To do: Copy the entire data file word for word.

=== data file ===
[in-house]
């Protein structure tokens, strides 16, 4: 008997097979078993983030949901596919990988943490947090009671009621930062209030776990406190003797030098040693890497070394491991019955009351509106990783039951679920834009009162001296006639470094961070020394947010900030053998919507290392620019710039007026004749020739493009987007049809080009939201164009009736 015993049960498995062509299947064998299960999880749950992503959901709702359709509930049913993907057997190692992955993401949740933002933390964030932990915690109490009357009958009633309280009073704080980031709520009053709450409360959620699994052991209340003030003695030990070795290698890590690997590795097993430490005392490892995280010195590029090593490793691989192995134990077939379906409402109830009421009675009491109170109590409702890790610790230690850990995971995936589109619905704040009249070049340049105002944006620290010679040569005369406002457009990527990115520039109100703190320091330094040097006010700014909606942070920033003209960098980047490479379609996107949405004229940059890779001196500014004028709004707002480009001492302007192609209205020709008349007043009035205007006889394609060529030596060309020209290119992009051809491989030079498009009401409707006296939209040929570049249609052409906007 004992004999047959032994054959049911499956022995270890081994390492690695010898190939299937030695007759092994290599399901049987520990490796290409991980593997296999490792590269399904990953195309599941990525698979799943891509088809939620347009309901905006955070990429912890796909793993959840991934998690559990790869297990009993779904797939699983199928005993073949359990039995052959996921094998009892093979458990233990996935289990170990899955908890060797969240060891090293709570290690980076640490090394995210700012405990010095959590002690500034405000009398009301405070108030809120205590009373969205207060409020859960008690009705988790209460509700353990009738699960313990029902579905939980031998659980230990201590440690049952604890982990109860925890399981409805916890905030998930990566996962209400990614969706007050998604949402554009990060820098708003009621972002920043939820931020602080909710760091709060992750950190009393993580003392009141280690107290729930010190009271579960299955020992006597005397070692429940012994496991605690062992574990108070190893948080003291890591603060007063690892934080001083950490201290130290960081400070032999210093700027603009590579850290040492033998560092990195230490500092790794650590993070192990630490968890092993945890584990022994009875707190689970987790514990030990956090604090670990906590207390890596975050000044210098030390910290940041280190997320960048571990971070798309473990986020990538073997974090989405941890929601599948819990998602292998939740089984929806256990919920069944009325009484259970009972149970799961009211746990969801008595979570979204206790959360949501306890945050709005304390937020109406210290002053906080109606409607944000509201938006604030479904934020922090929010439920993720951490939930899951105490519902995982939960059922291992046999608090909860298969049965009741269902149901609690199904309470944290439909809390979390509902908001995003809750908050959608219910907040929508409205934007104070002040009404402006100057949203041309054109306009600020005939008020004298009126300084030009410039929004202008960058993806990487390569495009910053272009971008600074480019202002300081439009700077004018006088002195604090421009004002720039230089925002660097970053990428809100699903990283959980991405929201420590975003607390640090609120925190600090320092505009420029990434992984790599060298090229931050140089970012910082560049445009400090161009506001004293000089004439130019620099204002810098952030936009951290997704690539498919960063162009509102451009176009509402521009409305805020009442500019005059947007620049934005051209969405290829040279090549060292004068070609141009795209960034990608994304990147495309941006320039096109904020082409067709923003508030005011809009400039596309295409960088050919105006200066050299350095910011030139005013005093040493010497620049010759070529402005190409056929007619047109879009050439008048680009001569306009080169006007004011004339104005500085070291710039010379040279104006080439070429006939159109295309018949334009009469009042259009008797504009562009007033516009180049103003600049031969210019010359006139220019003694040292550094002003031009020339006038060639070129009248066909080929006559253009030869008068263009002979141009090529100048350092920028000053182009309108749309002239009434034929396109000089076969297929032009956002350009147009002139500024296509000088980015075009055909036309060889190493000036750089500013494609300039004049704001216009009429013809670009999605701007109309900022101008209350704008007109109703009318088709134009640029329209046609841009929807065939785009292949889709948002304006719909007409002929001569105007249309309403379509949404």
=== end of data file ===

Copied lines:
[in-house]
């Protein structure tokens, strides 16, 4: 008997097979078993983030949901596919990988943490947090009671009621930062209030776990406190003797030098040693890497070394491991019955009351509106990783039951679920834009009162001296006639470094961070020394947010900030053998919507290392620019710039007026004749020739493009987007049809080009939201164009009736 015993049960498995062509299947064998299960999880749950992503959901709702359709509930049913993907057997190692992955993401949740933002933390964030932990915690109490009357009958009633309280009073704080980031709520009053709450409360959620699994052991209340003030003695030990070795290698890590690997590795097993430490005392490892995280010195590029090593490793691989192995134990077939379906409402109830009421009675009491109170109590409702890790610790230690850990995971995936589109619905704040009249070049340049105002944006620290010679040569005369406002457009990527990115520039109100703190320091330094040097006010700014909606942070920033003209960098980047490479379609996107949405004229940059890779001196500014004028709004707002480009001492302007192609209205020709008349007043009035205007006889394609060529030596060309020209290119992009051809491989030079498009009401409707006296939209040929570049249609052409906007 004992004999047959032994054959049911499956022995270890081994390492690695010898190939299937030695007759092994290599399901049987520990490796290409991980593997296999490792590269399904990953195309599941990525698979799943891509088809939620347009309901905006955070990429912890796909793993959840991934998690559990790869297990009993779904797939699983199928005993073949359990039995052959996921094998009892093979458990233990996935289990170990899955908890060797969240060891090293709570290690980076640490090394995210700012405990010095959590002690500034405000009398009301405070108030809120205590009373969205207060409020859960008690009705988790209460509700353990009738699960313990029902579905939980031998659980230990201590440690049952604890982990109860925890399981409805916890905030998930990566996962209400990614969706007050998604949402554009990060820098708003009621972002920043939820931020602080909710760091709060992750950190009393993580003392009141280690107290729930010190009271579960299955020992006597005397070692429940012994496991605690062992574990108070190893948080003291890591603060007063690892934080001083950490201290130290960081400070032999210093700027603009590579850290040492033998560092990195230490500092790794650590993070192990630490968890092993945890584990022994009875707190689970987790514990030990956090604090670990906590207390890596975050000044210098030390910290940041280190997320960048571990971070798309473990986020990538073997974090989405941890929601599948819990998602292998939740089984929806256990919920069944009325009484259970009972149970799961009211746990969801008595979570979204206790959360949501306890945050709005304390937020109406210290002053906080109606409607944000509201938006604030479904934020922090929010439920993720951490939930899951105490519902995982939960059922291992046999608090909860298969049965009741269902149901609690199904309470944290439909809390979390509902908001995003809750908050959608219910907040929508409205934007104070002040009404402006100057949203041309054109306009600020005939008020004298009126300084030009410039929004202008960058993806990487390569495009910053272009971008600074480019202002300081439009700077004018006088002195604090421009004002720039230089925002660097970053990428809100699903990283959980991405929201420590975003607390640090609120925190600090320092505009420029990434992984790599060298090229931050140089970012910082560049445009400090161009506001004293000089004439130019620099204002810098952030936009951290997704690539498919960063162009509102451009176009509402521009409305805020009442500019005059947007620049934005051209969405290829040279090549060292004068070609141009795209960034990608994304990147495309941006320039096109904020082409067709923003508030005011809009400039596309295409960088050919105006200066050299350095910011030139005013005093040493010497620049010759070529402005190409056929007619047109879009050439008048680009001569306009080169006007004011004339104005500085070291710039010379040279104006080439070429006939159109295309018949334009009469009042259009008797504009562009007033516009180049103003600049031969210019010359006139220019003694040292550094002003031009020339006038060639070129009248066909080929006559253009030869008068263009002979141009090529100048350092920028000053182009309108749309002239009434034929396109000089076969297929032009956002350009147009002139500024296509000088980015075009055909036309060889190493000036750089500013494609300039004049704001216009009429013809670009999605701007109309900022101008209350704008007109109703009318088709134009640029329209046609841009929807065939785009292949889709948002304006719909007409002929001569105007249309309403379509949404």